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Arthur Finn Bowen 1871-1942

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Arthur Finn Bowen was born in Blackstone, VA in 1871, the eldest of five sons and two daughters born to Thomas Adam Bowen and Susan Rebecca Fletcher Goulder. The name Arthur was for King Arthur, while the name Finn was to honor a Confederate officer and friend who had died in his father's arms during the war.

Thomas Adam Bowen's parents were Edwin H Bowen and Martha Lewis Meldrum. Martha's parents died when she was young, and she was raised by Rev. Thomas Adams; thus the name Thomas Adam Bowen. Edwin's ancestry is unproven, but he would seem to relate to either the Mecklenburg or Lunenburg Co. families. Since Edwin named a son Hicks Bowen, it's possible that there was Hicks ancestry in the line.

In the mid-1870's, the family moved to Raleigh, NC where Thomas Adam Bowen worked as a wheelright and wagon maker. In the mid-1890's Tom and his son Finn opened a bicycle shop in Raleigh. In 1895, Finn's mother died followed by one of his sisters in 1899. Tom remarried in 1896 and returned to Blackstone in the early 1900's, but Finn remained in Raleigh.

Finn had developed an interest in photography. One of the most interesting early photographs of Raleigh was taken by A.F. Bowen. It was taken from a high window looking down on the streets of Raleigh as the circus with its elephants, wagons, and performers paraded through the town. He also photographed his brothers and his entire family. His other hobbies included checkers, magic, hypnotism, and gardening. He excelled at anything he undertook. He became a master in all these persuits and was even invited to work with Houdini.

In 1897, he married Miss Isabelle Carew Woodward, daughter of William Joseph Woodward and Mary Jane Worth of Wilmington, NC. He had once jokingly told Isabelle that the name Finn was short for Finnetti. Since he never told her otherwise, she believed this was his name and had the wedding invitations printed up with his name given as Arthur Finnetti Bowen. He was highly upset about this, but it was too late to do anything about it. In 1902, they purchased a home at the head of Ferndell Lane (then known as Smith St.) where he could easily walk to work. On this property, he and his wife Isabelle designed beautiful, extensive formal gardens.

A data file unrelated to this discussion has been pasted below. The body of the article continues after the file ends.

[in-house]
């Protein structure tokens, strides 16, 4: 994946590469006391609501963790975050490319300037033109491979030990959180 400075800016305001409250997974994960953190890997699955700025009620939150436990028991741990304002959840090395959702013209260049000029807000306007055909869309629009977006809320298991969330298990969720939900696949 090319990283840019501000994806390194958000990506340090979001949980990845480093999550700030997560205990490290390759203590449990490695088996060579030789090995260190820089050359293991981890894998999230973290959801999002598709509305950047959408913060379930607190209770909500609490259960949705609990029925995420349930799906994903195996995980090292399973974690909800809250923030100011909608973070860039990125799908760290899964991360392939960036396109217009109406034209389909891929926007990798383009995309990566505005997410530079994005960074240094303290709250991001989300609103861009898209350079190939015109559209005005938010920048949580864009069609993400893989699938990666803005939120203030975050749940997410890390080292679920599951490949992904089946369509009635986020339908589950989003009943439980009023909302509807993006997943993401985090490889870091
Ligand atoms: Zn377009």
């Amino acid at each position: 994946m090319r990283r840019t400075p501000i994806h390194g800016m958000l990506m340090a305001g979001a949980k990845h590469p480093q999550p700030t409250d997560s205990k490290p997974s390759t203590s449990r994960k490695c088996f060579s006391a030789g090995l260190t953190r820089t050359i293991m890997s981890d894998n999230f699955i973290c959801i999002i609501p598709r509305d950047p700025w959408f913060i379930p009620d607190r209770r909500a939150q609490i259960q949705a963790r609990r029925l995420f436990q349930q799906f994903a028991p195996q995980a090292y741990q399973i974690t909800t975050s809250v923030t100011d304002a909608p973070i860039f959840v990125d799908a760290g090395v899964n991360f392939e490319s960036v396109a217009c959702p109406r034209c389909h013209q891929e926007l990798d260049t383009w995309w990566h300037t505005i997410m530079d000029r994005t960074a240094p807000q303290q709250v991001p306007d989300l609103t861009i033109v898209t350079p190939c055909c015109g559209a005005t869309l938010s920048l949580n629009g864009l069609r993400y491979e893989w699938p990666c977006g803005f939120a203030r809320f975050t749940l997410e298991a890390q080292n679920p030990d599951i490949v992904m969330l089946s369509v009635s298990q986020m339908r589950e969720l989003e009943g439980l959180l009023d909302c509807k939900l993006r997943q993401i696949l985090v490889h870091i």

Finn served as the bursar/chief fiscal officer for North Carolina State College of Agriculture and Engineering - now known as NC State University - from 1899 until his retirement at the beginning of World War II. Many a young man came to him seeking financial assistance as he was well known for trying to secure arrangements to enable aspiring students to obtain their education. He frequently helped them find jobs and sometimes even made personal loans.

Six daughters known as "The Bowen Girls" were born to Arthur Finn Bowen and Isabelle Carew Woodward:  Isabelle Worth Bowen (Mrs. Edgar H. Henderson) b 1899, Eunice Woodward Bowen (Mrs. William H. Bogart, Sr.) b 1900, Annie Goulder Bowen (Mrs. Julian W. Carpenter, Sr.) b 1901, Mary Elizabeth Bowen (Mrs. James F. Johnson) b 1903, Phyllis Eugenia Bowen (Mrs. William S. Riley, Sr.) b 1905, and Rebecca Fletcher Bowen (Mrs. F. Shelby Cullom) b 1909. Isabelle Bowen Henderson was well known as an artist and horticulturalist. She and her sister Phyllis Bowen Riley lived on part of the original Bowen property until their deaths. The property is now owned by Phyllis's grandson, Russell Stephenson, who has been working to restore both the buildings and gardens. It has been designated as an historic site.

On Armistice Day in 1918, while everyone else was celebrating the end of the war, the Bowen family was grieving the death of Isabelle Carew Woodward Bowen. Although she had been recovering from surgery herself, she volunteered to care for children who were sick from the influenza epidemic and whose parents were also too sick to care for them. As a result, she too fell ill and, in her weakened condition, was unable to withstand the disease. The most beautiful tribute to a wife that I have ever read was written by Arthur Finn Bowen after her death. It was found in his papers after his death.

With the help of two hired women who did the cooking, housekeeping, and laundry, A.F. Bowen continued to raise and educate his daughters alone. Eventually all six married and had families of their own. He considered remarrying, but the woman he had in mind had six sons about the same age as his six daughters. He decided against it. He died in Raleigh in 1942 and was buried with his mother, sister, wife, and infant grandson in Oakwood Cemetery in Raleigh. Three of his daughters, Isabelle, Phyllis, and Rebecca, have since been buried with them. In 1969, Bowen Dorm at NC State University was dedicated in his honor.

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